Revisiting Warren Buffet's Investing Styles in the Current Market Scenerio

One of the finest investors of all-time Warren Buffet started his investment journey under the shadow of Benjamin Graham. Benjamin Graham’s “low-priced-common stock” strategy involves selectively buying common stocks whose past performance was great during favorable market conditions and the share price has been corrected significantly from the previous high in a severe bear market. Holding them for a medium time-period would provide a spectacular return. Buffet achieved extraordinary results, significantly beating the S&P index every single year over his initial thirteen years.

But around the 1960s, Buffet made two large investments – American Express and Disney which do not follow Graham’s investment philosophy. This was a strategic shift towards higher-quality companies with strong competitive barriers.

What kind of companies Buffet actually likes:
One simple answer would be higher quality businesses. But which are higher quality businesses? These are the kind of companies that maintain a moat (competitive advantage) that is the ability to raise prices and mostly business with “franchises”. This led him to invest in consumer products and media properties. Along with this, he made an important shift to longer holding periods which allows for long-term pretax compounding of investment values.

Based on this investment style in 1972, Buffet acquired a stake in See’s Candies. At that time, the company was trading over three times its book value and expensive by Graham’s standards. But the stock gave a stellar 32 percent compound return on Berkshire’s investment over its first twenty-seven years.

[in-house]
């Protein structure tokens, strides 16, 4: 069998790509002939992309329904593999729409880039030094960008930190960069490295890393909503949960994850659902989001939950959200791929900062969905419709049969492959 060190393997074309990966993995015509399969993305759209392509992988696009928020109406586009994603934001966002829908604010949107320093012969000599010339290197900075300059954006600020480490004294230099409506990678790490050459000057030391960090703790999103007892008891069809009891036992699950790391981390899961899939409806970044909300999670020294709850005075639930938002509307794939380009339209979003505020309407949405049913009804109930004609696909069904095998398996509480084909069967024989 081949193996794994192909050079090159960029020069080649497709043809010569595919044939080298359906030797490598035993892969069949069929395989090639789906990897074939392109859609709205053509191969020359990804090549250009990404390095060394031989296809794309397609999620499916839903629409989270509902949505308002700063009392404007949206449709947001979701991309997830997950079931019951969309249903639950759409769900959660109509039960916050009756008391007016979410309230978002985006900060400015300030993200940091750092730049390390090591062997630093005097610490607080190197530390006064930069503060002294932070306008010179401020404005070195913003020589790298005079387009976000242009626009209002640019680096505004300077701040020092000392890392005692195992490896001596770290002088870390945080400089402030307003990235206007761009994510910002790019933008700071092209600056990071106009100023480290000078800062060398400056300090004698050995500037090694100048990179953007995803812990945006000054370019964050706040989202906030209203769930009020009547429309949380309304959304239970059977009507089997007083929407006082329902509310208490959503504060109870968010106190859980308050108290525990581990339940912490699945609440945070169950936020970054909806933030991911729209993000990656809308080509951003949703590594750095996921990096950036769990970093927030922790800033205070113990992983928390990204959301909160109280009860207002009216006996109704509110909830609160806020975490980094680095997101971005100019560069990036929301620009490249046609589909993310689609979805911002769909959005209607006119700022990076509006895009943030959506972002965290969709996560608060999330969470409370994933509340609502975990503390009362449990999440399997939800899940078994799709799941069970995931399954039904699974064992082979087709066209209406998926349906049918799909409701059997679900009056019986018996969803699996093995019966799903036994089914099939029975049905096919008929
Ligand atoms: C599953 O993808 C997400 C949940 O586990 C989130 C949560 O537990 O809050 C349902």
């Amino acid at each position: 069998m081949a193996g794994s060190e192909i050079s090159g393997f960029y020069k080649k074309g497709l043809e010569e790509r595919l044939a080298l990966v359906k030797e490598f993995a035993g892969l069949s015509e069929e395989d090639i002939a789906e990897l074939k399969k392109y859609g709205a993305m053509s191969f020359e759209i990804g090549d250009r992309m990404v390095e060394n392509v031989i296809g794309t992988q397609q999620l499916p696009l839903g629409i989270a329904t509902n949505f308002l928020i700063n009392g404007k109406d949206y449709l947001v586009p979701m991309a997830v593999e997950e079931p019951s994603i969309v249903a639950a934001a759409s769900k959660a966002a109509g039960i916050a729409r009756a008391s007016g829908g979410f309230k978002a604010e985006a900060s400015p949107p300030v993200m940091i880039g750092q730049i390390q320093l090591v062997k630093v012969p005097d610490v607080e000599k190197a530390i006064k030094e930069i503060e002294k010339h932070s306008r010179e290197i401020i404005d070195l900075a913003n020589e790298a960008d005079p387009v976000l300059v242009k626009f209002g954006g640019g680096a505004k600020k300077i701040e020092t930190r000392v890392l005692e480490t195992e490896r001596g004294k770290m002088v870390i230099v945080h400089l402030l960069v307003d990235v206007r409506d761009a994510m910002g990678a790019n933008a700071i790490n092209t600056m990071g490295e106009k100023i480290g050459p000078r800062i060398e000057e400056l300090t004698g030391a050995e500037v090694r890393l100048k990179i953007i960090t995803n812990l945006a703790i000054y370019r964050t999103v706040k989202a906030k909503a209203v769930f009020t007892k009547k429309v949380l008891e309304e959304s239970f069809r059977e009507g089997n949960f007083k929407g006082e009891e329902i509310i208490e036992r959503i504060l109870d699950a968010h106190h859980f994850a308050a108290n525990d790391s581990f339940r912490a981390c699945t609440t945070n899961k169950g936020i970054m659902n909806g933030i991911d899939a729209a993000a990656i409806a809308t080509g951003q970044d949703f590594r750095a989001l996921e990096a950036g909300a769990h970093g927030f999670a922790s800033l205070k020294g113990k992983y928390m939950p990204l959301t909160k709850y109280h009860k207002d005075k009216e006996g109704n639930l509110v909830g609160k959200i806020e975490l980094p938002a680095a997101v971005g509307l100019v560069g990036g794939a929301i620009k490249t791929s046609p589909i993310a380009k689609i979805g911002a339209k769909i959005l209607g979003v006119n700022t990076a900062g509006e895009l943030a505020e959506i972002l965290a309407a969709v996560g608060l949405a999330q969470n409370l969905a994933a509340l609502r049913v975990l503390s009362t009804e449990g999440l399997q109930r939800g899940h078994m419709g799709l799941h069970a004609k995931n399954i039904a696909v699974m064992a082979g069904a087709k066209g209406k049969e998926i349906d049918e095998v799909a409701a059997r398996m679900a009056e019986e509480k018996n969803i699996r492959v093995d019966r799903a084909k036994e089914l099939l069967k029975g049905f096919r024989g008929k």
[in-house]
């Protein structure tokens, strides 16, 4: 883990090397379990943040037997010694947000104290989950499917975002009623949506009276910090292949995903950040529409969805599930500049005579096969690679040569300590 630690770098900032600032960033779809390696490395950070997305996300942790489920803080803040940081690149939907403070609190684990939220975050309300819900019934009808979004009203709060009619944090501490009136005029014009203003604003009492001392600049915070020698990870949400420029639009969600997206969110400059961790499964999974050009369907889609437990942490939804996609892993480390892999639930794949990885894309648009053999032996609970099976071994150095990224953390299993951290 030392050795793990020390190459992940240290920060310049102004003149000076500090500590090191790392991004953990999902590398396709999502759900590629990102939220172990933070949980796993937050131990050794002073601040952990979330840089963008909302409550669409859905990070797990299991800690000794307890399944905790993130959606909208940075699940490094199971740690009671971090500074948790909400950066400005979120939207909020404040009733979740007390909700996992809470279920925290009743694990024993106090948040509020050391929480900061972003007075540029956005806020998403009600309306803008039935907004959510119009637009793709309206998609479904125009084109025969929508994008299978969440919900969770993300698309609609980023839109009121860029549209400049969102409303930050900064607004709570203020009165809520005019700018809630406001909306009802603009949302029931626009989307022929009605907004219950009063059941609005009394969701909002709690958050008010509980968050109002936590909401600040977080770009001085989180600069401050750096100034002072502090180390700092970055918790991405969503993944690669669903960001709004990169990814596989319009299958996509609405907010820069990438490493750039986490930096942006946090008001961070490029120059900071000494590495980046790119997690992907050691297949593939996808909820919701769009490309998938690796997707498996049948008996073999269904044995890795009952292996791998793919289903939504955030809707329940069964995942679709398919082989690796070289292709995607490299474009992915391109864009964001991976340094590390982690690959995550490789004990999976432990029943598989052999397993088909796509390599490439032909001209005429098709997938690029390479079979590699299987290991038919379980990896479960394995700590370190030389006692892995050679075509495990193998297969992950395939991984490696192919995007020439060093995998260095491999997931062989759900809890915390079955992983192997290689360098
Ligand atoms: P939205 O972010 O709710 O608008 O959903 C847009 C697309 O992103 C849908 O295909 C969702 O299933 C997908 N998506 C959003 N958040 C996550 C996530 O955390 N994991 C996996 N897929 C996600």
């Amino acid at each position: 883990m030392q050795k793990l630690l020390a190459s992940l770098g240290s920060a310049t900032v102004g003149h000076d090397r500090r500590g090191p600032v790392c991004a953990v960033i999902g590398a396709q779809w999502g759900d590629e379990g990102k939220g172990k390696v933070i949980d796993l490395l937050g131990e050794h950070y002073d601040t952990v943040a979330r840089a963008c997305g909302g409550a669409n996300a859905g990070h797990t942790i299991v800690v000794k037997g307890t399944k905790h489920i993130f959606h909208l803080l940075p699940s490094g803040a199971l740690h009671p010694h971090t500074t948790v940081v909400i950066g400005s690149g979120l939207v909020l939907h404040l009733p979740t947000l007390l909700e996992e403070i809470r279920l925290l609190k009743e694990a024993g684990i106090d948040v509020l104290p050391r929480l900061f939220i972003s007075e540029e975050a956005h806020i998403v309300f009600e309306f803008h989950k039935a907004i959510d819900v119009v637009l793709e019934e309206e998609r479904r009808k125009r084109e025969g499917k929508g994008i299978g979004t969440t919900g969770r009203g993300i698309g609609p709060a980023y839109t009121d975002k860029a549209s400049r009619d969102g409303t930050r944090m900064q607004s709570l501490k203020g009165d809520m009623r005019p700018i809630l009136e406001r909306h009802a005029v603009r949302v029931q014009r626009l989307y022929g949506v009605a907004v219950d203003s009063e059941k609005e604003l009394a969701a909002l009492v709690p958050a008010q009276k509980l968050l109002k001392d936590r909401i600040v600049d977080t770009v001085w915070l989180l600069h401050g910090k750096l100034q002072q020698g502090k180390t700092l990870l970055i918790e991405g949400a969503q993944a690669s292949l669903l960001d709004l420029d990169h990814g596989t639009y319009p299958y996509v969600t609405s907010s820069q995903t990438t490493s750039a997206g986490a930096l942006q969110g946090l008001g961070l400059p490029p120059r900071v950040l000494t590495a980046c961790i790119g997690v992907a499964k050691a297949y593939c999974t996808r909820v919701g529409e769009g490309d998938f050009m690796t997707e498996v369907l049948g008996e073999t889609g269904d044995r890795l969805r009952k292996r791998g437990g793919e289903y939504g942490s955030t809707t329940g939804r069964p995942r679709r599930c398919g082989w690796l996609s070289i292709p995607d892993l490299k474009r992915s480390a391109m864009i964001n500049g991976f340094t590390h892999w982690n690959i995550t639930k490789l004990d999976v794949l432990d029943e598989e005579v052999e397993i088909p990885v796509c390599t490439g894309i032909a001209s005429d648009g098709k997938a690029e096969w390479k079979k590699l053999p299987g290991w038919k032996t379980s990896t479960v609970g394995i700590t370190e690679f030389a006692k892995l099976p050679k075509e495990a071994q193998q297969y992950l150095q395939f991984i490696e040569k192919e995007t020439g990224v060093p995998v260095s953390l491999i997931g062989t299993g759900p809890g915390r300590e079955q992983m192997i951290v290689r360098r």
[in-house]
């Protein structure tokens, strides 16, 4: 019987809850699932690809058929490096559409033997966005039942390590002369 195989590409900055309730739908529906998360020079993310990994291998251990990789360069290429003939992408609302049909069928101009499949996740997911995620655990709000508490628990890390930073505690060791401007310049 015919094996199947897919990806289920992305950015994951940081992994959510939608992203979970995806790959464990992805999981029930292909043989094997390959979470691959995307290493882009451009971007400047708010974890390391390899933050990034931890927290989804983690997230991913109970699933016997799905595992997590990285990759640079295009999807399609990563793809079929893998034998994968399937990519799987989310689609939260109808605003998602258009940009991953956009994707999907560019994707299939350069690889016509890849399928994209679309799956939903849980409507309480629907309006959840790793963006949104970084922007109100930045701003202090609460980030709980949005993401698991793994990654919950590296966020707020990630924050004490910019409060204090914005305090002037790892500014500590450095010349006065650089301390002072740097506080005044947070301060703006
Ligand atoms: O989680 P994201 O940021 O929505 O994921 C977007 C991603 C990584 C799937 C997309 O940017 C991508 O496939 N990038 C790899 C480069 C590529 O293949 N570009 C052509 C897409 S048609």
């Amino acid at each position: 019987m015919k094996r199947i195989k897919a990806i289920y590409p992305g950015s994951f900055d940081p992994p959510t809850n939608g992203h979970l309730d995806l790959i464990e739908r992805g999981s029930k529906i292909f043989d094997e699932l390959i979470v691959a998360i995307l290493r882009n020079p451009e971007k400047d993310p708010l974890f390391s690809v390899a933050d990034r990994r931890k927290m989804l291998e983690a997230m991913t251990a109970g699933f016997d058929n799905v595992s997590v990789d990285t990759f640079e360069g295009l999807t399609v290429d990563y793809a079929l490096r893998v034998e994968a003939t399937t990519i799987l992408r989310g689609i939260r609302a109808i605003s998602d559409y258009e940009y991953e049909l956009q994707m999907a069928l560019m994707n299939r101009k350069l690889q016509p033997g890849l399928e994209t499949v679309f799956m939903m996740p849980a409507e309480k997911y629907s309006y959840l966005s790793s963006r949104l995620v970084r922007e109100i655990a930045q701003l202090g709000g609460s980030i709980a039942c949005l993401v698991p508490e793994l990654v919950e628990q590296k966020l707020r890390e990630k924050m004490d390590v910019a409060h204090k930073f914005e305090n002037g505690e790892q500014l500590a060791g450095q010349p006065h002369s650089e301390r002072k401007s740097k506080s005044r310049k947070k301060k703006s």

The Contrarian Approach:

The majority of Buffet’s large investments were made at the time of a crisis in an industry or company. Buffet made an investment in GEICO at the time of potential insolvency, Wells Fargo in 1989 recession, Freddie Mac in 1989 recession, and the S&L crisis.

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Co-incidentally, I had also started analyzing the current market for opportunities to seek patterns as a Buffett type investment. I totally agree with your view that Buffett made investments in high-quality companies at times when they faced some sort of crisis.

While the exact agenda of this thread is not clear, but I suggest we can use this for identifying such opportunities.

The companies may have their own thread and the detailed discussion might shift there, but this thread can serve as a starting point for consideration of such investments.

Whatever happening in the stock market is unprecedented. Buffet is not finding any value in the current stock market hence sitting with ~135 bn cash and i do echo same sentiments. stock market is running up ignoring deteriorating fundamentals and it has been that way at least for last 3 years. Indian GDP is in downward spiral and if you try to find companies whose 3Y EPS growth rate more than 5Y EPS growth rate there are hardly any. NIFTY 50 earnings growth rate has been flat which is pushing up NIFTY P/E higher and higher. It touched ~30 before corona crash now we are at ~23 and it may be 30 next quarter due to expected de growth.

Current market is liquidity driven which doesn’t seem to be in consonance with earnings growth of companies so finding something which matches buffet style of investment hasn’t been easy


Quoting Buffett :- “The future is never clear. You pay a very high price in stock market for a cheery consensus”